We need to speed up the upgrading of digital skills, including coding. If you want to be successful at your job, in your business and in the production sector you need to have a portfolio of digital skills. EU Code Week provides an opportunity to learn a digital skill that is essential on the job market. - Günther H.Oettinger, Commissioner responsible for Digital Economy and Society
EU Code Week is a grass-root movement run by volunteers who promote coding in their countries as Code Week Ambassadors. Last year more than half a million people participated in nearly 8,000 coding events in 46 countries in Europe and beyond. This year Code Week is teaming up with Public Libraries 2020, a network of 65.000 local libraries in the EU. They aim to organise "coding corners" or coding workshops in local libraries around Europe.
As in 2015, schools are invited to organise coding events under the CodeWeek4All challenge involving as many students and pupils as possible. Schools who reach at least a 50% participation rate will receive a Certificate of Excellence in Coding Literacy. Last year 600 schools participated in the challenge and the certificate of excellency was acquired by over 200 schools.
Vice-President for the Digital Single Market Andrus Ansip said: "Digital skills are essential for everyone in the 21st century. Coding is a fun and engaging way to learn IT and to do so in a collaborative environment. This year we must make sure that everyone across Europe can participate in Code Week – and this is why I welcome partnerships with local and regional authorities, public libraries and associations for young people".
Alessandro Bogliolo, Code Week ambassador coordinator said: "Coding turns intuitions into solutions, ideas into innovation. Computational thinking unleashes the potential of creativity. It's not about technology, it's a matter of personal empowerment. Don't miss the opportunity learn some coding during Europe Code Week 2016 and share the thrill with your family, pupils and students, friends as well as with millions of people around the world."
Code Week EU – join and code it your way!
Everyone can create with code. If you are a school, a kid, a coder, a young adult, a parent, teacher, a business – check out our toolkits and start planning your event. Don't forget to add your event to the Code Week map http://codeweek.eu .
- Kids/teenagers/adults can participate in coding events and organise their own events to show others how you create with code.
- Coders can organise workshops in local schools, hack spaces or community centres
- Teachers can hold coding classes, share their lessons plans, organise workshops for colleagues, invite coaches and parents who know how to code to share their experience and take part in the CodeWeek4All challenge.
- Parents can encourage their kids to participate in a coding workshop
- Businesses and non-profit organisations can host coding workshops, lend their staff as coaches in a "back-to-coach" action, organise fun coding challenges for students or offer sponsorship for coding events
- Everyone who participates in a coding activity can share their experience and inspire others!
Why learn to code?
Today we live in a world that has been affected by rapid advances in technology. The way we work, communicate, shop and think has changed dramatically. In order to cope with these rapid changes and to make sense of the world around us, we need to not only develop our understanding of how technology works, but also to develop skills and capabilities, that will help us to adapt to living in this new era.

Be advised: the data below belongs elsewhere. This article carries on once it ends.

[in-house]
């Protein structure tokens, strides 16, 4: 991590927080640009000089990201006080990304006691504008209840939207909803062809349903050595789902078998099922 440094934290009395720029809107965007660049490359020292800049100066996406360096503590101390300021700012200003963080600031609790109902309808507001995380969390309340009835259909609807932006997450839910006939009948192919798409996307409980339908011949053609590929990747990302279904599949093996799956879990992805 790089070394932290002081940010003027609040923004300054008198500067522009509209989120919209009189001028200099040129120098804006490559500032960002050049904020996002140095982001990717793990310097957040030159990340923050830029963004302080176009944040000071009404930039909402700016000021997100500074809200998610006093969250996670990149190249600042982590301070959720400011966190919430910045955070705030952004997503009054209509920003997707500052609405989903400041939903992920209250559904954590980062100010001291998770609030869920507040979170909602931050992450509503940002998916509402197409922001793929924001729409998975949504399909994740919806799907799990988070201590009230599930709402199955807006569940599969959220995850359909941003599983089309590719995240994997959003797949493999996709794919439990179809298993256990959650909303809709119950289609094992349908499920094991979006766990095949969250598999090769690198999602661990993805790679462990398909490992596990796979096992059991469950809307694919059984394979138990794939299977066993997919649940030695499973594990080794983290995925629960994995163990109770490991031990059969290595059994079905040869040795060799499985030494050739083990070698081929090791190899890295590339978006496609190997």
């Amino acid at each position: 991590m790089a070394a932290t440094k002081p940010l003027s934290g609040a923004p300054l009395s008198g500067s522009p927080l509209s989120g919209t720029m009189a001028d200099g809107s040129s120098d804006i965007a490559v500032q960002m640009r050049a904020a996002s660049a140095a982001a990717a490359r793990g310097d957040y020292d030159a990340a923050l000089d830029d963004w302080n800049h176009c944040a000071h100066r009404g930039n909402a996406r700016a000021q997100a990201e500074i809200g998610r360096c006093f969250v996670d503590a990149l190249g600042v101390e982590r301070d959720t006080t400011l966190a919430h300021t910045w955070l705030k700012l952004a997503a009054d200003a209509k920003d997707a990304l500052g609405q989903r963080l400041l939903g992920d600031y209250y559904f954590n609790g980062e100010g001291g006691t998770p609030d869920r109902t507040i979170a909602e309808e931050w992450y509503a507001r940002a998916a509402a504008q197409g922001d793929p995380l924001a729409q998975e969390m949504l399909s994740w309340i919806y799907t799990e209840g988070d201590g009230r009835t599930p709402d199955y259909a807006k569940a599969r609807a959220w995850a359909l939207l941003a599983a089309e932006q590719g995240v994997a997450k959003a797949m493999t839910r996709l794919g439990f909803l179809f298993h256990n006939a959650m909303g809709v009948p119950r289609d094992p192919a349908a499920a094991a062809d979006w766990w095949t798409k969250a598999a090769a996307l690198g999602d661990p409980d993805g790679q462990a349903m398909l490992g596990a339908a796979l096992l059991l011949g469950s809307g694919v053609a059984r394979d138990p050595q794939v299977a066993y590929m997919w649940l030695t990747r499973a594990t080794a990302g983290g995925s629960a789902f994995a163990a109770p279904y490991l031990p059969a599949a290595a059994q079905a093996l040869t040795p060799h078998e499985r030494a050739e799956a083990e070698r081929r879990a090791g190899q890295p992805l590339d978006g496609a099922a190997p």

Learning to code helps us to make sense of how things work, explore ideas and make things, for both work and play. What’s more it helps us to unleash our creativity and work collaboratively with wonderful people both near us and all over the world. Bringing coding to everyone is important and EU Code Week aims at engaging girls and women as well as boys and men alike. In 2015 about 50% of participants to code events were girls!
Coding is your leap forward for digital skills for work and life
Our economy and society require that we possess at least basic digital skills. No matter how you live your life or what kind of job you do, digital skills and coding is or will be part of it. What's more , ICT practitioners are a key pillar of the modern workforce across all sectors of the European economy. Demand is growing annually by 3% and the number of graduates from computer science not keeping pace. As a result, many open vacancies for ICT practitioners cannot be filled, despite the high level of unemployment in Europe. If we do not appropriately address this issue at a European and national level, we may face a shortage of up to around 800,000 ICT professionals by 2020.
EU Code Week background
EU Code Week was launched in 2013 by the Young Advisors for the Digital Agenda to the European Commission and keeps on growing. The Commission supports EU Code Week as part of its strategy for a Digital Single Market. The Commission will also address digital skills in a skills initiative foreseen in June 2016.
The initiative has attracted the support of coding and education movements like CoderDojo and RailsGirls. Under the Grand Coalition for Digital Jobs Microsoft, SAP, Liberty Global and Facebook together with European Schoolnet have launched the EU Coding Initiative and many more Grand Coalition partners organise events during EU Code Week.
Inspired by the EU Code Week, Africa Code Week is organised already for the 2nd time, after a successful 2015 kick-off with almost 80.000 children and young people coding across the continent. Led by a multi-stakeholder partnership, Africa Code Week will be taking place in 10 African countries with thousands of coding events for kids and adults expected.
Contacts: EU Code Week Ambassadors in your country